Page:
Shin-Hyuk from She Was Pretty. This guy is just flamin' HILARIOUS.

Shin-Hyuk from She Was Pretty. I didn’t love She Was Pretty (spent too long wanting to grab the male lead by his hair and bash his face into the desk) but this guy is just flamin’ HILARIOUS. Pretty much every scene with him is a riot, especially the one where he realises that he’s crushing on a certain someone, because Shin-Hyuk does seem to know his place as a Facilitator and to be quite comfortable in the role. It’s really, REALLY hard not to laugh until you cry when you see him chasing his uptight boss and yelling about underwear every time he sees him…

Nebi (or Navi) from Love Cells. The only female Facilitator I've seen (thus far). Her character--and in fact, the whole execution--of the Love Cells series, was not what I expect. It was so much better. She's fun, and funky, and mischievous.

Nebi (or Navi) from Love Cells. The only female Facilitator I’ve seen (thus far) in KDrama. Her character–and in fact, the whole execution–of the Love Cells series, was not what I expected. It was so much better. Both Love Cells and Nebi are fun, funky, and mischievous, with an unexpected dose of heart.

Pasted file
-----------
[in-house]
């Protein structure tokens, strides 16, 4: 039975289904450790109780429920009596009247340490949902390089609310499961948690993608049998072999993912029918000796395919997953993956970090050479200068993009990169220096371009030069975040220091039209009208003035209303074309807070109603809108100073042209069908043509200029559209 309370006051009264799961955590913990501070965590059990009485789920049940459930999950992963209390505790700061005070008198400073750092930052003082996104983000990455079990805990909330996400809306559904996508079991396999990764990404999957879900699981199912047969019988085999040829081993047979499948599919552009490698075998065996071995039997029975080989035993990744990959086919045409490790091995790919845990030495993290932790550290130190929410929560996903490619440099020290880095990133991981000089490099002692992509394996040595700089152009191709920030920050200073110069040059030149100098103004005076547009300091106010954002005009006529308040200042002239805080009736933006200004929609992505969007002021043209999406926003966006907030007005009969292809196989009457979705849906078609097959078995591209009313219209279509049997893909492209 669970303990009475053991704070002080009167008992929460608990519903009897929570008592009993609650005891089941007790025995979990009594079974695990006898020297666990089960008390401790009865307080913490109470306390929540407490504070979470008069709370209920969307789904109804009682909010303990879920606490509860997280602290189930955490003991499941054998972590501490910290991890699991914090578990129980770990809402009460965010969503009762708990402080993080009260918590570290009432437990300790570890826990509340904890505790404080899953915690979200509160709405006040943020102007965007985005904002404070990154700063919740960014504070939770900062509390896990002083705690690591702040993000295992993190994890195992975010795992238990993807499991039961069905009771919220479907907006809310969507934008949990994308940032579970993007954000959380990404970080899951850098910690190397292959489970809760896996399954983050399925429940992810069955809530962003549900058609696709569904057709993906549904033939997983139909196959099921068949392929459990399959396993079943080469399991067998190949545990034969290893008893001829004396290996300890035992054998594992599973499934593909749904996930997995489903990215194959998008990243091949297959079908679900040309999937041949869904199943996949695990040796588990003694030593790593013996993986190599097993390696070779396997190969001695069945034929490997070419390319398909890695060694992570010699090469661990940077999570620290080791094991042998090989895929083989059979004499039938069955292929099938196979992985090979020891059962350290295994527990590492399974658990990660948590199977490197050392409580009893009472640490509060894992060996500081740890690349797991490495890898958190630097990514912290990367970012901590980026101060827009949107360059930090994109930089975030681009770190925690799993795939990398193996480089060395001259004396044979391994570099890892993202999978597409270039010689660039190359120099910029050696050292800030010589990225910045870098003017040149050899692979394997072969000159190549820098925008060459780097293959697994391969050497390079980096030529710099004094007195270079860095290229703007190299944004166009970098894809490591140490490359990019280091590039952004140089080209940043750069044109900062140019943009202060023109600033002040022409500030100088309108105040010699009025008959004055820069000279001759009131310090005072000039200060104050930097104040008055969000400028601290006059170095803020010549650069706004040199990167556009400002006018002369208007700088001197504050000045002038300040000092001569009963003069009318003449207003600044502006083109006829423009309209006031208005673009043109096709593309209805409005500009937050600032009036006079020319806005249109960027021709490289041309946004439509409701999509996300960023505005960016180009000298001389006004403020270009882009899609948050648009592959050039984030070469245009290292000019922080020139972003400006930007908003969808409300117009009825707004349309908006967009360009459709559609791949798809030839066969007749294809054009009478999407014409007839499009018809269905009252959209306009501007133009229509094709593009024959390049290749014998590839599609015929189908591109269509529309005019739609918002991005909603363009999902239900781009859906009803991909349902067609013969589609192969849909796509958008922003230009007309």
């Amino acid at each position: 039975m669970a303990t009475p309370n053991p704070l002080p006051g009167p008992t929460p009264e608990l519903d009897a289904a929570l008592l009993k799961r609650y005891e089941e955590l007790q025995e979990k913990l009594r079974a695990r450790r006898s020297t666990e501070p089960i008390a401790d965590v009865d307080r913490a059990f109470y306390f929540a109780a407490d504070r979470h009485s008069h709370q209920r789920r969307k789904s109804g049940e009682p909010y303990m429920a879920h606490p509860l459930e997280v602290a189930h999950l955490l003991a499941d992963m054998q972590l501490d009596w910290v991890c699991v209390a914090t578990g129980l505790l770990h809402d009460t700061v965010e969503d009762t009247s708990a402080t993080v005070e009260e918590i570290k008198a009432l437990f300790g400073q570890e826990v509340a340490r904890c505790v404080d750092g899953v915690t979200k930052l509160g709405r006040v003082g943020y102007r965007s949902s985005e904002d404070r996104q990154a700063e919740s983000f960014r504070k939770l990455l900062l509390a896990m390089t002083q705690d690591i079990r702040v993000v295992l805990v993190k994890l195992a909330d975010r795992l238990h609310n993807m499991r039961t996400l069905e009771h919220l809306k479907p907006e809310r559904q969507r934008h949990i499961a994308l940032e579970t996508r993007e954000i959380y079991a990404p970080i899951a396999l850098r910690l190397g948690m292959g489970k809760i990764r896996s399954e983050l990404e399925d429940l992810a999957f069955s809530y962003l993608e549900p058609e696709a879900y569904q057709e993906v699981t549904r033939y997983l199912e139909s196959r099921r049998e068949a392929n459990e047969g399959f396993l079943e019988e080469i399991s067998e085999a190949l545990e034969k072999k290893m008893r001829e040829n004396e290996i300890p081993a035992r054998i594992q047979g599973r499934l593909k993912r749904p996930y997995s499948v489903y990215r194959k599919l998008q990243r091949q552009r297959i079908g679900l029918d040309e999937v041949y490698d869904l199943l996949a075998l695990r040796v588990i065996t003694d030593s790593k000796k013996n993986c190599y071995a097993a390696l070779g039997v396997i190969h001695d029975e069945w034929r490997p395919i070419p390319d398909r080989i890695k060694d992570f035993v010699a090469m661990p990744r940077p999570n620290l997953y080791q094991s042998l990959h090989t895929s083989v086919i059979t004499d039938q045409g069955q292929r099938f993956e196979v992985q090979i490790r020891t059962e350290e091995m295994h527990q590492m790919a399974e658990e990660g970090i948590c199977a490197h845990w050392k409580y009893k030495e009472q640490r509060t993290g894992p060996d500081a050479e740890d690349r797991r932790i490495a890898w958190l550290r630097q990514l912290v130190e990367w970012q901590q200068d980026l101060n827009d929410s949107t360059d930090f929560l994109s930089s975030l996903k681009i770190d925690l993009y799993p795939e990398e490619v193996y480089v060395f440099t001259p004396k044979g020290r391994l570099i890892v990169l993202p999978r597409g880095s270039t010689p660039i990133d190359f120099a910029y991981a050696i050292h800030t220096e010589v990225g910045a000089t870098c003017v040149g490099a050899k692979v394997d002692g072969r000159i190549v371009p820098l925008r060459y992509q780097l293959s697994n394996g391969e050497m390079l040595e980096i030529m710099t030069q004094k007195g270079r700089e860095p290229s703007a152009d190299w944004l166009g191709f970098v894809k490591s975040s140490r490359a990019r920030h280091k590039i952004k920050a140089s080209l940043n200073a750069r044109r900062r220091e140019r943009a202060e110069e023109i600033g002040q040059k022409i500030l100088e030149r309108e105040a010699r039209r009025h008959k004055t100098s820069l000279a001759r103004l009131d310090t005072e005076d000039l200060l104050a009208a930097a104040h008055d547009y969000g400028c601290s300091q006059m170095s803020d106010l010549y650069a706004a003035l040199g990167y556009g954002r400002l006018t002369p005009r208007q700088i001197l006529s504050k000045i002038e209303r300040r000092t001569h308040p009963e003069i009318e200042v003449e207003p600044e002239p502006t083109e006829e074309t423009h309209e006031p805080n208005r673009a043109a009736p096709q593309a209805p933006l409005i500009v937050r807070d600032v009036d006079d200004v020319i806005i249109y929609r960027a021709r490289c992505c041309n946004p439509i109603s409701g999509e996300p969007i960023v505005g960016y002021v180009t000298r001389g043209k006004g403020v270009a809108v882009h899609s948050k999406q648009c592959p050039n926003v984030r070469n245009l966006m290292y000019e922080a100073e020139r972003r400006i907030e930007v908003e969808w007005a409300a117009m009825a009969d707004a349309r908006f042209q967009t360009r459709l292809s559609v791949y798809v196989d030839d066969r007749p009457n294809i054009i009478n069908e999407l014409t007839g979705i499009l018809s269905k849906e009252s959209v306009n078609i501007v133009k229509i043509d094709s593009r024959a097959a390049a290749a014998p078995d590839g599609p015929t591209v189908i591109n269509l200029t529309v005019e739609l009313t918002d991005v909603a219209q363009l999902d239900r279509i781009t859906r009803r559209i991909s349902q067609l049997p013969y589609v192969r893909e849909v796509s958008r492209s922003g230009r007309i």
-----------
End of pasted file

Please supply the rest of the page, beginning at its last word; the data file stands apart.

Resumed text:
Friendships

In far too many Western films and T.V. series, when there’s an MC, that’s it. You’ll get bits and pieces of friendship, but there’s not usually a light shone on that unless the whole film is about friendship (which is also reasonably rare). I love the fact that in KDrama, there are WHOLE PLOTLINES about the friendship between two guys (again, Flower Boys Next Door, Sassy Go Go), or two girls (Who Are You?), or a whole group (Sassy Go Go, I’m lookin’ at you). It’s not just about the romance. And yeah, it’s got to do with what’s good writing and what’s not–for instance, there are some VERY badly written KDramas out there, too–but as a whole, friendship seems to be much better explored. I love that. I especially love it when it’s a male/female friendship that doesn’t turn into a love triangle.

Favourite Friendship Pairings:

Kim Yeol and Ha Joon

Kim Yeol and Ha-Joon from Sassy Go Go. You’ll notice a lot of friendship pairings from Sassy Go Go, and this is because Sassy Go Go is brilliant. Ah! These two guys! Their friendship is a breath of fresh air, and a proper thread that runs through this series rather than being simply a thing that’s there in the background. It’s important, and it underpins many parts of the plot.

Yeon Doo and Dong Jae